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UPDATE in newest post, of sorts...Is there any way I can feel comfortable with this school?...

post #1 of 26
Thread Starter 

I have been to our local public elementary’s orientation evening and it left me feeling really weird.

I was not sure whether to post this here or over in the Learning at School forum because I am not sure how much of my discomfort is about having been a presumably gifted parent (with a traumatic elementary school experience under my belt) and having a presumably gifted child (who’s already had his share of difficulties in preschool) and how much of it is about the attitude this principal’s displayed being really odd (I use the word “displayed” advisedly, I’m getting to that).

Whether it’s a cultural thing and it’s just me, having lived and gone to school in a number of places both at home and abroad before moving here where the biggest move most people have ever undergone in their lives is moving from the next village over (though both a friend who went and my DH who heard about it, neither of whom having lived abroad, but having at least left the area to go to university, were rather put off, too) or maybe a class thing (solid middle class area, but mainly the equivalent of associate’s degrees, hardly any 4 year degrees, let alone professionals, and most of those seem to choose private schools).

Maybe you can help me tease it apart – if this sounds disjointed, it’s because I am not sure what to think at all.  

 

The principal and their (only) male teacher introduced the concept of “school readiness”, lots of “socio-emotional” and “sensory” and “physical” bullet points on the list, I remember that the “cognitive” list, oddly, did not appear to have single point on it actually to do with cognitive ability, save for something about understanding quantities (this is grades 1 through 4). Lots of stress on being to able to keep track of your stuff (from the male teacher, with the principal insisting that some kids never get it anyway). On being able to tie shoelaces by fourth grade when kids grow out of velcro fastened sneakers so the teacher will actually get around to teaching gym class as opposed to having to tie 25 pairs of shoes. On having to do lots of colouring and cutting in order to build up hand strength for the writing demands by fourth grade, even those kids who hate it, though they say they have relented on this compared to what they used to demand. Lots of good and supportive stuff on their wrap-around care program for those parents who need it. So far so good.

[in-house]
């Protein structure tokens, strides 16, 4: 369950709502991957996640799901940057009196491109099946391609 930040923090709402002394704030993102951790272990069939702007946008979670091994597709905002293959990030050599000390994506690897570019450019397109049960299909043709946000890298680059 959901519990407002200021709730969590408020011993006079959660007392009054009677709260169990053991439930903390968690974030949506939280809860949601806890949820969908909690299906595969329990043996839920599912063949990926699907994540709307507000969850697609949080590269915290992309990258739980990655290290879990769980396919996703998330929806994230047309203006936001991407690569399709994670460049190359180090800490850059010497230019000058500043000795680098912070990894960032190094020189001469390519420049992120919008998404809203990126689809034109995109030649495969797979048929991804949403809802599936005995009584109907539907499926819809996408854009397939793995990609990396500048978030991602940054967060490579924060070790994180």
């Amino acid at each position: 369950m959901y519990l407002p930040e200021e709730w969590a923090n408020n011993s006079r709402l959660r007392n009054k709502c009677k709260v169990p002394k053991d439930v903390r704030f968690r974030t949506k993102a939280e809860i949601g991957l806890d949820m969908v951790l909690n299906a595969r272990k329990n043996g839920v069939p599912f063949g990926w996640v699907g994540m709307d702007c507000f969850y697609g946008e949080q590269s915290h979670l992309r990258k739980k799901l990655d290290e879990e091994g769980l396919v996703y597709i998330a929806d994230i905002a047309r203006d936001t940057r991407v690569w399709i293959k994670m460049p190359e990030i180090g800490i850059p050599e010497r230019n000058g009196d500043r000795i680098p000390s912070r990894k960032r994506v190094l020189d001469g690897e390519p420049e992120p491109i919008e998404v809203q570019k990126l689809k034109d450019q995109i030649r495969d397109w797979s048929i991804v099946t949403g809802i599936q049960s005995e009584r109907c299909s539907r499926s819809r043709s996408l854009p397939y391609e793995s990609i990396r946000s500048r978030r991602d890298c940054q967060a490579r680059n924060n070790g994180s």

Then they go into how parents were to trust the school to get all kids on the same page eventually. How there were not to compare “this other kid I know already knows nine letters and my kid’s class has covered only four.” How they were not to worry if they heard that another kid was going in being able to read two or three words “there’s always some kids who pick this up over the summer, but they won’t have an advantage over yours that doesn’t, they’ll all catch up within 6 weeks.” How they weren’t to be afraid of what their kid would have to learn in school – “it’s just minus and plus, times and shared by, okay, they should be reading alright, and be able to write some, though not with all correct spelling, but should have heard some of the rules – that’s all we do until fourth grade. That’s all you need for secondary school! You’re kid may not make every track, but really there’s nothing more than this!”

(DH, who is a secondary school teacher, when he had this relayed to him: “what do they consider themselves, some kind of pre-school?!?” The odd thing is that it is an outright lie – this particular school, having a fairly homogenuous intake, happens to have rather high standards and certainly does not stop at what she was pretending they stopped. Just some weird act to reassure overprotective parents? This is just one of the one thing on which I think I might be totally out of tune with most of my neighbourhood. Why wouldn't I want my kid to learn and be challenged?).

 

People asked about the new 1/2 split. The principal (who taught the first one for two years) professed herself really enthusiastic. Kids showing all kinds of growth and enthusiasm. 1st grade kids asking for 2nd grade stuff - “we give them just the easy stuff, of course, stuff 1st graders can do too”! 2nd grade kids being able to fill in gaps! So much energy released that she was quite glad she had a “normal” class again this year! On being questioned, by yours truly, what happened when those inquisitive first graders moved up into second grade, she confessed that, gosh, they still kept asking for more, so they they really had to think of additional stuff to give them “though not 3rd grade material, of course, nobody wants THAT!” Dear me, no, of course not. On my next question whether they “differentiate” in the other grades as well, not just in the splits “but of course we do! You can’t teach these days without differentiating! The times of sorting kids into open-and shut drawers are over!” Right. I didn’t dare ask for examples of what “differentiating” consisted for them.